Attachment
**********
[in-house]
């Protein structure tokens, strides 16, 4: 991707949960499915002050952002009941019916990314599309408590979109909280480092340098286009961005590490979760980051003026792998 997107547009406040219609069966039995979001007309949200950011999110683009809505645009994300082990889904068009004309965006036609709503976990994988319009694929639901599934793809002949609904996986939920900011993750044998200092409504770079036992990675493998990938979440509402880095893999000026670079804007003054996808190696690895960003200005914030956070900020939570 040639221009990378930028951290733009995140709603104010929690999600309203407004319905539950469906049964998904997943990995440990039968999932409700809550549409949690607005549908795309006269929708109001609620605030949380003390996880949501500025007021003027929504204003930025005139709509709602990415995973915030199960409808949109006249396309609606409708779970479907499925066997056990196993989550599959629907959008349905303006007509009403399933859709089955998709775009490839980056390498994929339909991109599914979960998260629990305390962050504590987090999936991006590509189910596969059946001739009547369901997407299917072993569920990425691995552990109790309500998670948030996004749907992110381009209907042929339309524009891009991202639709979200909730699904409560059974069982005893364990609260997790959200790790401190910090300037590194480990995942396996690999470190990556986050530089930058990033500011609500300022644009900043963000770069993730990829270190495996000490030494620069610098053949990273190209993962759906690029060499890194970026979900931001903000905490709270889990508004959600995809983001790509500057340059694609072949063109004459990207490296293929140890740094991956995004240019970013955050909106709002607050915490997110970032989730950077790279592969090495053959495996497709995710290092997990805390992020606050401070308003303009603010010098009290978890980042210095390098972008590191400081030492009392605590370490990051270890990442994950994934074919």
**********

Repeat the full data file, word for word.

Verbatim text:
[in-house]
């Protein structure tokens, strides 16, 4: 991707949960499915002050952002009941019916990314599309408590979109909280480092340098286009961005590490979760980051003026792998 997107547009406040219609069966039995979001007309949200950011999110683009809505645009994300082990889904068009004309965006036609709503976990994988319009694929639901599934793809002949609904996986939920900011993750044998200092409504770079036992990675493998990938979440509402880095893999000026670079804007003054996808190696690895960003200005914030956070900020939570 040639221009990378930028951290733009995140709603104010929690999600309203407004319905539950469906049964998904997943990995440990039968999932409700809550549409949690607005549908795309006269929708109001609620605030949380003390996880949501500025007021003027929504204003930025005139709509709602990415995973915030199960409808949109006249396309609606409708779970479907499925066997056990196993989550599959629907959008349905303006007509009403399933859709089955998709775009490839980056390498994929339909991109599914979960998260629990305390962050504590987090999936991006590509189910596969059946001739009547369901997407299917072993569920990425691995552990109790309500998670948030996004749907992110381009209907042929339309524009891009991202639709979200909730699904409560059974069982005893364990609260997790959200790790401190910090300037590194480990995942396996690999470190990556986050530089930058990033500011609500300022644009900043963000770069993730990829270190495996000490030494620069610098053949990273190209993962759906690029060499890194970026979900931001903000905490709270889990508004959600995809983001790509500057340059694609072949063109004459990207490296293929140890740094991956995004240019970013955050909106709002607050915490997110970032989730950077790279592969090495053959495996497709995710290092997990805390992020606050401070308003303009603010010098009290978890980042210095390098972008590191400081030492009392605590370490990051270890990442994950994934074919």